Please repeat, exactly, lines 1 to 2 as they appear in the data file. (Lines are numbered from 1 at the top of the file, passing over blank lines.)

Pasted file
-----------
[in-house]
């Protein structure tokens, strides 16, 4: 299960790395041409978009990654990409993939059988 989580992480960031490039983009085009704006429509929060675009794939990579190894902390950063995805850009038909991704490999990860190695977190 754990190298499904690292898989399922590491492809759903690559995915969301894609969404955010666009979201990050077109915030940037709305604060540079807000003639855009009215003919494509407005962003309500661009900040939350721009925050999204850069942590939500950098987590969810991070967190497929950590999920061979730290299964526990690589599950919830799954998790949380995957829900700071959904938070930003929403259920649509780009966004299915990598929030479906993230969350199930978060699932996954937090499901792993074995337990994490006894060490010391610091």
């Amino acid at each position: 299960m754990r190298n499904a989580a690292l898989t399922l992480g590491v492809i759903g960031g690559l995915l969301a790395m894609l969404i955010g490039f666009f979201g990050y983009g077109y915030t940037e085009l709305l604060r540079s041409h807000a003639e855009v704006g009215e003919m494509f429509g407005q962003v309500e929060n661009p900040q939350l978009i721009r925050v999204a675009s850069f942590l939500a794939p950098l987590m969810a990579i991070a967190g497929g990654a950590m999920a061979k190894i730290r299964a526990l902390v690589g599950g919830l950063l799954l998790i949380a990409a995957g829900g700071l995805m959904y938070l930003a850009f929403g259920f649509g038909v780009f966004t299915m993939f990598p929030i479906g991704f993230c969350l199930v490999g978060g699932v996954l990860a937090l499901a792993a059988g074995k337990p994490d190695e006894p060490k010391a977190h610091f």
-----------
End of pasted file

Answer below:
[in-house]
């Protein structure tokens, strides 16, 4: 299960790395041409978009990654990409993939059988 989580992480960031490039983009085009704006429509929060675009794939990579190894902390950063995805850009038909991704490999990860190695977190 754990190298499904690292898989399922590491492809759903690559995915969301894609969404955010666009979201990050077109915030940037709305604060540079807000003639855009009215003919494509407005962003309500661009900040939350721009925050999204850069942590939500950098987590969810991070967190497929950590999920061979730290299964526990690589599950919830799954998790949380995957829900700071959904938070930003929403259920649509780009966004299915990598929030479906993230969350199930978060699932996954937090499901792993074995337990994490006894060490010391610091």